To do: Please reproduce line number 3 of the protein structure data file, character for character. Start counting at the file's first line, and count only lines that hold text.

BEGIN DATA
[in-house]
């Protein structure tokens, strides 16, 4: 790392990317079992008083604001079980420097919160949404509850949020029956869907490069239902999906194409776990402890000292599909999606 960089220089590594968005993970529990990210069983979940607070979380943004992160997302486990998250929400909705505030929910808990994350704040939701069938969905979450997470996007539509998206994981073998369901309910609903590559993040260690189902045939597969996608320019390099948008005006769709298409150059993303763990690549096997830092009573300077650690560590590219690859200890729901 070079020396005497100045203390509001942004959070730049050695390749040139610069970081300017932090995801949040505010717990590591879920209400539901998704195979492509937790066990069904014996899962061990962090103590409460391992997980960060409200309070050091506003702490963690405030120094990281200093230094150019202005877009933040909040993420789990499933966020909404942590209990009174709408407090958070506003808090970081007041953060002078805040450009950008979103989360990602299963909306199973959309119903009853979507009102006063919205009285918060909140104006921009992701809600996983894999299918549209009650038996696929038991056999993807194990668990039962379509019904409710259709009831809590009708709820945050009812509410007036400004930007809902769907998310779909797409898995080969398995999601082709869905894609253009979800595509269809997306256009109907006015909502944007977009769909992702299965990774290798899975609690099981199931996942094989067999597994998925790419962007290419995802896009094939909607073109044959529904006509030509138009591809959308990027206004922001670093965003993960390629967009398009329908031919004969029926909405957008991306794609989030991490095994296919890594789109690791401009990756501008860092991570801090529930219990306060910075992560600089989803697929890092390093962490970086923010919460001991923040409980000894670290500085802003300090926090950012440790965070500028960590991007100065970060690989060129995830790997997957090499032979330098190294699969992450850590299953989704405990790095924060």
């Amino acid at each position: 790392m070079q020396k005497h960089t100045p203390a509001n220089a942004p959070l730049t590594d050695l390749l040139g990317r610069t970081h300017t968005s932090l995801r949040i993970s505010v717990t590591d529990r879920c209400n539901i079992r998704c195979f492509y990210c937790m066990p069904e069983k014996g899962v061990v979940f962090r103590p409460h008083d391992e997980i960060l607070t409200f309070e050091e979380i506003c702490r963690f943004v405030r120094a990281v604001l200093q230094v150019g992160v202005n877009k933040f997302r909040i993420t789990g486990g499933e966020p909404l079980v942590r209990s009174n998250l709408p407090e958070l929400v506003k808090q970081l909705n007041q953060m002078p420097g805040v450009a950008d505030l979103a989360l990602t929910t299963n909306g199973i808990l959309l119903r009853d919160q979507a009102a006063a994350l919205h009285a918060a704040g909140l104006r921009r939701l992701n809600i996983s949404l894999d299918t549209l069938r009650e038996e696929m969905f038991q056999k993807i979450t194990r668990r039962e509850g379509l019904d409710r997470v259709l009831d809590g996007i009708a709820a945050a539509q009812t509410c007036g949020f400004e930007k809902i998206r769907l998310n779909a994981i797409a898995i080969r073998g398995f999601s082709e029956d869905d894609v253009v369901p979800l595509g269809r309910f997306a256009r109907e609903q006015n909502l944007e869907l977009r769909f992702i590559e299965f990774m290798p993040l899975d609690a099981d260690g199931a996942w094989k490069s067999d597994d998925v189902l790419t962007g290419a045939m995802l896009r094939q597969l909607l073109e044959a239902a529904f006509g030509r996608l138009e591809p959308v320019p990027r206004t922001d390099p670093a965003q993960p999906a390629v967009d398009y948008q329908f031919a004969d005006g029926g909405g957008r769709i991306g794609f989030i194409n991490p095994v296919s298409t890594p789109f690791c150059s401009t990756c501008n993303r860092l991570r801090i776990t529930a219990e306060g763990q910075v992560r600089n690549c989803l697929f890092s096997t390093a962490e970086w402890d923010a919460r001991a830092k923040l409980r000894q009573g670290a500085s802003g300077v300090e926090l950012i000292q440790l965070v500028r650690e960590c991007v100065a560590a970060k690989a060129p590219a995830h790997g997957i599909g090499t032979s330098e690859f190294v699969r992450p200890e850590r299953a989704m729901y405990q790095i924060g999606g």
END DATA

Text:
């Amino acid at each position: 790392m070079q020396k005497h960089t100045p203390a509001n220089a942004p959070l730049t590594d050695l390749l040139g990317r610069t970081h300017t968005s932090l995801r949040i993970s505010v717990t590591d529990r879920c209400n539901i079992r998704c195979f492509y990210c937790m066990p069904e069983k014996g899962v061990v979940f962090r103590p409460h008083d391992e997980i960060l607070t409200f309070e050091e979380i506003c702490r963690f943004v405030r120094a990281v604001l200093q230094v150019g992160v202005n877009k933040f997302r909040i993420t789990g486990g499933e966020p909404l079980v942590r209990s009174n998250l709408p407090e958070l929400v506003k808090q970081l909705n007041q953060m002078p420097g805040v450009a950008d505030l979103a989360l990602t929910t299963n909306g199973i808990l959309l119903r009853d919160q979507a009102a006063a994350l919205h009285a918060a704040g909140l104006r921009r939701l992701n809600i996983s949404l894999d299918t549209l069938r009650e038996e696929m969905f038991q056999k993807i979450t194990r668990r039962e509850g379509l019904d409710r997470v259709l009831d809590g996007i009708a709820a945050a539509q009812t509410c007036g949020f400004e930007k809902i998206r769907l998310n779909a994981i797409a898995i080969r073998g398995f999601s082709e029956d869905d894609v253009v369901p979800l595509g269809r309910f997306a256009r109907e609903q006015n909502l944007e869907l977009r769909f992702i590559e299965f990774m290798p993040l899975d609690a099981d260690g199931a996942w094989k490069s067999d597994d998925v189902l790419t962007g290419a045939m995802l896009r094939q597969l909607l073109e044959a239902a529904f006509g030509r996608l138009e591809p959308v320019p990027r206004t922001d390099p670093a965003q993960p999906a390629v967009d398009y948008q329908f031919a004969d005006g029926g909405g957008r769709i991306g794609f989030i194409n991490p095994v296919s298409t890594p789109f690791c150059s401009t990756c501008n993303r860092l991570r801090i776990t529930a219990e306060g763990q910075v992560r600089n690549c989803l697929f890092s096997t390093a962490e970086w402890d923010a919460r001991a830092k923040l409980r000894q009573g670290a500085s802003g300077v300090e926090l950012i000292q440790l965070v500028r650690e960590c991007v100065a560590a970060k690989a060129p590219a995830h790997g997957i599909g090499t032979s330098e690859f190294v699969r992450p200890e850590r299953a989704m729901y405990q790095i924060g999606g």